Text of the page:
# Intlinprog function - problem

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Michal Malec on 13 Sep 2020
Edited: Matt J on 13 Sep 2020
I want to solve a math problem that give me a minimal value of a function. The function of the objective is:
min 64x1+40x2
The invariants are:
3x1+5x2150
8X1+5X2300
0X1+1X220
I wrote the code in Matlab:
f=-[64;40]; intcon = [1;2]; A=[3,5;8,5;0,1]; B=[150;300;20];
[x,fval] = intlinprog(f,intcon,A,B,[],[],lb)
When I run this code, I get the results:
x =
30.0000
12.0000
fval =
-2.4000e+03
And this results are ok, but when I changes the value of the objective function from 64 to 64.01, I get the strongly changed values of X:
x =
35.0000
4.0000
fval =
-2.4003e+03
I would like to know why the value of x varies so much.

Matt J on 13 Sep 2020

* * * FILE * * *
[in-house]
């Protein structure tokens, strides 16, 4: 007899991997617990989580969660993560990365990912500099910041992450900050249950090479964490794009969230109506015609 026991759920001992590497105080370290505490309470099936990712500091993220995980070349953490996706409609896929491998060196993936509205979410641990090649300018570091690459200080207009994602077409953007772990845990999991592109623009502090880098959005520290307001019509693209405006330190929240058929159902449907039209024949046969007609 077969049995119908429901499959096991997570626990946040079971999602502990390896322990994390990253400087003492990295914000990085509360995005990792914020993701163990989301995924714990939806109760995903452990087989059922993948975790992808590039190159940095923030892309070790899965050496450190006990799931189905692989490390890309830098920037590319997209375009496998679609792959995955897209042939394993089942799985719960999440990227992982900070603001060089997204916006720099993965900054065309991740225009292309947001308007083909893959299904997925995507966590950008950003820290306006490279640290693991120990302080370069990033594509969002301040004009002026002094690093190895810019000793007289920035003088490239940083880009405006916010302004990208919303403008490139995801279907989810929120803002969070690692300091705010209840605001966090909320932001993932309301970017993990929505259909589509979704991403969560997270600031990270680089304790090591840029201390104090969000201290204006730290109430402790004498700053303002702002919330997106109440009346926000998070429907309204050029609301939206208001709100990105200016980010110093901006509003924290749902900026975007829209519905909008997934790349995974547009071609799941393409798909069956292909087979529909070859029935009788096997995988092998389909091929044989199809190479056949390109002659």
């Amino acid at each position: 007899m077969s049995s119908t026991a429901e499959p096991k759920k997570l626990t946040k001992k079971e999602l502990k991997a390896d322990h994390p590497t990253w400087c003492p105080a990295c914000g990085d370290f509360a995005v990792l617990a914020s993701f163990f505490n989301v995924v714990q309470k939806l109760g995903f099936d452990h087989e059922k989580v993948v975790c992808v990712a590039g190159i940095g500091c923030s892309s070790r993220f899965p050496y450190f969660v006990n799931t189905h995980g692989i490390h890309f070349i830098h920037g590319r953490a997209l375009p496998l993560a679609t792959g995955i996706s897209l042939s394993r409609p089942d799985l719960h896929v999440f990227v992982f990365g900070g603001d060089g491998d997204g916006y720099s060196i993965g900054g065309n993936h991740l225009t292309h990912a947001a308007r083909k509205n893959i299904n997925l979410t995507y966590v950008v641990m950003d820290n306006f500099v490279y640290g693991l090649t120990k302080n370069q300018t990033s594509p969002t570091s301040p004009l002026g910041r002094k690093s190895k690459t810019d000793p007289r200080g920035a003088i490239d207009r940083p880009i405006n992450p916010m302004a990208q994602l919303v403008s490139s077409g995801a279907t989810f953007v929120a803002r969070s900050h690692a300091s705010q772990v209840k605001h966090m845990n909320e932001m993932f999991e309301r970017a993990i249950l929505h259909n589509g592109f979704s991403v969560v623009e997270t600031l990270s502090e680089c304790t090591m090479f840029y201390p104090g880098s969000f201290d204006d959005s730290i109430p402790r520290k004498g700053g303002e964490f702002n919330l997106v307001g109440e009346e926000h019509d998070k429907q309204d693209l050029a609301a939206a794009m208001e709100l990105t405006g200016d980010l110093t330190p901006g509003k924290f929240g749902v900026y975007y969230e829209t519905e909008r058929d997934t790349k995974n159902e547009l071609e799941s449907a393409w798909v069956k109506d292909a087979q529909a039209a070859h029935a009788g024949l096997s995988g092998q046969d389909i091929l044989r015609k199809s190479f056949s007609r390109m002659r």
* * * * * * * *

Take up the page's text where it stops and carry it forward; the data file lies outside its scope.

Edited: Matt J on 13 Sep 2020
The optimal solution of a linear program can be discontinuous as a function of the problem data, particular when you have integer constraints. Here is an example where it is easier to understand how integer constraints can induce this behavior.
>> LB=[0,0]; x=intlinprog([1,1],1:2,[],[],[],[],LB).'
x =
0 0
One sees here that the optimum is achieved at the boundaries specified by LB. Clearly therefore, if I increase the lower bounds by even a small amount, the optimal x(i) must jump to the next integer:
>> x=intlinprog([1,1],1:2,[],[],[],[],LB+0.00002).'
x =
1 1
Matt J on 13 Sep 2020
Edited: Matt J on 13 Sep 2020
Even in non-integer problems, the solution can jump strongly with a small perturbation in the problem data. Consider this example, where the feasible region is the unit square.
f=[0,1];
delta_f=1e-10*[1,0];%A very small perturbation
x=intlinprog(f+delta_f,[],[],[],[],[],[0,0],[1,1]).', %optimum=[0,0]
x=intlinprog(f-delta_f,[],[],[],[],[],[0,0],[1,1]).', %optimum=[1,0]
Despite the small difference by 2*delta_f in the objective coefficients, the optimal x(1) solution changes a lot. This happens because the objective, when viewed as a 2D line, is very nearly parallel to one of the faces of the unit square, so a small tipping in its slope will cause the optimum to occur at a different vertex.